Together, the novels traced the beginning of an intensifying, global devastation of nature to the domestication of plants and animals in the Middle East some 10,000 years ago. From there, according to Quinn, "totalitarian agricultures" arose and spread, destroying biologically diverse ecosystems and animistic foraging cultures everywhere they went.
This tragic story has strong religious dimensions, according to Quinn. The religions that buttressed these imperial agricultures all promised a divine rescue from this world. For Quinn, this was the case whether the agricultures were Abrahamic (the Jewish, Christian, and Islamic traditions originating in the West) or Vedic (the Buddhist, Hindu, and Confucian traditions originating in Asia). The common original sin of all agricultures, according to Quinn, was that they destroy indigenous cultures, with their animistic religions. (Animistic religions involve beliefs that all living things have soul, or some kind of spiritual intelligence, and even that trans-species communication, if not communion, is possible.) In the place of small-scale animistic societies, agricultures grow massive human populations. They also install religions in which the sacred is understood as residing above and beyond the world somehow (the Abrahamic versions), or they spread a view that the natural world is illusory and of little importance (the Vedic ones).
Given this history, Quinn contended, the way to save the planet is to rekindle the animistic perceptions once common to humanity. Since such perceptions and spiritualities are still present among the most intact of the world's indigenous peoples, especially those still practicing foraging lifeways and livelihoods (living by hunting and gathering), protecting those societies and learning from them is critically important. So Quinn's solution was that we should recognize where we went wrong and then, as rapidly as possible, reverse direction, returning to foraging lifeways and animistic spiritualities. On the practical side, while some green technological innovations would be acceptable, first and foremost, we must dramatically reduce our own numbers. Only then would we be able to reharmonize life on earth and re-learn how to live and let live.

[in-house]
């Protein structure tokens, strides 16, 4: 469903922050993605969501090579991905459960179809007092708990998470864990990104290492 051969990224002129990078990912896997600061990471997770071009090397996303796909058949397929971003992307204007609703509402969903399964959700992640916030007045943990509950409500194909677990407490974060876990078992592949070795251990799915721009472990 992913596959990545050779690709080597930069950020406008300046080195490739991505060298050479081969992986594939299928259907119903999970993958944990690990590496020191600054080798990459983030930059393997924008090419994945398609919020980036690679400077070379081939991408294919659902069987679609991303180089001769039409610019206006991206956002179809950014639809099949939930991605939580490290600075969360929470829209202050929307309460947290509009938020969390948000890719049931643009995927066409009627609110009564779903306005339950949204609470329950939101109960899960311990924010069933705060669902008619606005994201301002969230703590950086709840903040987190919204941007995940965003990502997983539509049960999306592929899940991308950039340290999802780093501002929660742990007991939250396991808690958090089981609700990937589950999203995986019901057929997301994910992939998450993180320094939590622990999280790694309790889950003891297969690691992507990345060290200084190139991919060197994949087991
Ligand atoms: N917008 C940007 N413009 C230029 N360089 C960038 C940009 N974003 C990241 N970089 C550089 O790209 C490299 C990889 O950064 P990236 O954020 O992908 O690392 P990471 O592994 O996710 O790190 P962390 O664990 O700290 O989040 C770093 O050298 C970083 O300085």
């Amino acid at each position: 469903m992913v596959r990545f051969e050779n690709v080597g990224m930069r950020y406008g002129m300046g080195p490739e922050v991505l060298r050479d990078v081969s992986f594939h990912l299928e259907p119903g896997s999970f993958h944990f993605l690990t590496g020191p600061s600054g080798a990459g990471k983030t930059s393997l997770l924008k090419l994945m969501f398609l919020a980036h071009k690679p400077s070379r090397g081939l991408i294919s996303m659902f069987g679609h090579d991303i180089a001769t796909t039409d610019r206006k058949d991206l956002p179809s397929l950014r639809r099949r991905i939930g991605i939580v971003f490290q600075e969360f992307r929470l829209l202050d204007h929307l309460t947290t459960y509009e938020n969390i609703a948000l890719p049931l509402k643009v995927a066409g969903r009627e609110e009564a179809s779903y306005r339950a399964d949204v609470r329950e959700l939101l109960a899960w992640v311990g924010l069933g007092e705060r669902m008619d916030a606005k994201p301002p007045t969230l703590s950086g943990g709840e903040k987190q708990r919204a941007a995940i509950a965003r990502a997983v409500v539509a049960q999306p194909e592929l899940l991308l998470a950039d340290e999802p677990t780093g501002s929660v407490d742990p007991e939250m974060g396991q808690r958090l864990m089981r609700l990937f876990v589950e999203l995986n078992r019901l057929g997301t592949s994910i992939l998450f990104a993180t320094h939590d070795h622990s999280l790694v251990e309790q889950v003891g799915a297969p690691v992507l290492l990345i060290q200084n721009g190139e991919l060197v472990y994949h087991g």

Something in Quinn's teachings moved and made sense to Lee. On the one hand, he felt empathy toward non-human organisms and wished for them to survive and flourish. On the other hand, he became angry at members of his own species, viewing them as destructive, desecrating agents. At some point, Lee concluded that human beings did not deserve the compassion he held for other living beings. This was ironic, of course, since in finding empathy for other species, he apparently lost empathy for his own kind. It was equally ironic that his empathy for non-human beings led him to lose his own life.